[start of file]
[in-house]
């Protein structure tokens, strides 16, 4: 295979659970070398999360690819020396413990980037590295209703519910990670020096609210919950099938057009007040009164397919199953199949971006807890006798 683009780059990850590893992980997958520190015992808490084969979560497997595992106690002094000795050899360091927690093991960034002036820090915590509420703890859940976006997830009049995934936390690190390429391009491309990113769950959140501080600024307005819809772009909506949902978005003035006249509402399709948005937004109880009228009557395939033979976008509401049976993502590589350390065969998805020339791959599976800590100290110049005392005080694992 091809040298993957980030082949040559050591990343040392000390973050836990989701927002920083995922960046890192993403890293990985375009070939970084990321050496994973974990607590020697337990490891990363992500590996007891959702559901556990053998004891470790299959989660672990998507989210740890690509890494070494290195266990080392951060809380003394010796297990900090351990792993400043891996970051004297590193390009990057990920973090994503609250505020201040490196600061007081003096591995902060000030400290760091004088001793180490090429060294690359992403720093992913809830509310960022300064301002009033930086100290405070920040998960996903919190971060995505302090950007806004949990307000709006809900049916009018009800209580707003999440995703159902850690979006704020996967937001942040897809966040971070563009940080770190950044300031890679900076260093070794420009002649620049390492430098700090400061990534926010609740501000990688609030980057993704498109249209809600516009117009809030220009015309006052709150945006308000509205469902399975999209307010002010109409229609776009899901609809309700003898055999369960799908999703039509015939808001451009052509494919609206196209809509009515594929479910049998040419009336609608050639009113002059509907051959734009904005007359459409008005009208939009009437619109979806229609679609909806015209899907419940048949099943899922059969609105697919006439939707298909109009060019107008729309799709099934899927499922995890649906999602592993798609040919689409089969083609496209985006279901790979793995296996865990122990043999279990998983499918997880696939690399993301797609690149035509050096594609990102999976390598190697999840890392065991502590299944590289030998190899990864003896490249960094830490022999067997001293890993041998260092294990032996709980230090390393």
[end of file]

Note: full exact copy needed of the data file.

[in-house]
């Protein structure tokens, strides 16, 4: 295979659970070398999360690819020396413990980037590295209703519910990670020096609210919950099938057009007040009164397919199953199949971006807890006798 683009780059990850590893992980997958520190015992808490084969979560497997595992106690002094000795050899360091927690093991960034002036820090915590509420703890859940976006997830009049995934936390690190390429391009491309990113769950959140501080600024307005819809772009909506949902978005003035006249509402399709948005937004109880009228009557395939033979976008509401049976993502590589350390065969998805020339791959599976800590100290110049005392005080694992 091809040298993957980030082949040559050591990343040392000390973050836990989701927002920083995922960046890192993403890293990985375009070939970084990321050496994973974990607590020697337990490891990363992500590996007891959702559901556990053998004891470790299959989660672990998507989210740890690509890494070494290195266990080392951060809380003394010796297990900090351990792993400043891996970051004297590193390009990057990920973090994503609250505020201040490196600061007081003096591995902060000030400290760091004088001793180490090429060294690359992403720093992913809830509310960022300064301002009033930086100290405070920040998960996903919190971060995505302090950007806004949990307000709006809900049916009018009800209580707003999440995703159902850690979006704020996967937001942040897809966040971070563009940080770190950044300031890679900076260093070794420009002649620049390492430098700090400061990534926010609740501000990688609030980057993704498109249209809600516009117009809030220009015309006052709150945006308000509205469902399975999209307010002010109409229609776009899901609809309700003898055999369960799908999703039509015939808001451009052509494919609206196209809509009515594929479910049998040419009336609608050639009113002059509907051959734009904005007359459409008005009208939009009437619109979806229609679609909806015209899907419940048949099943899922059969609105697919006439939707298909109009060019107008729309799709099934899927499922995890649906999602592993798609040919689409089969083609496209985006279901790979793995296996865990122990043999279990998983499918997880696939690399993301797609690149035509050096594609990102999976390598190697999840890392065991502590299944590289030998190899990864003896490249960094830490022999067997001293890993041998260092294990032996709980230090390393």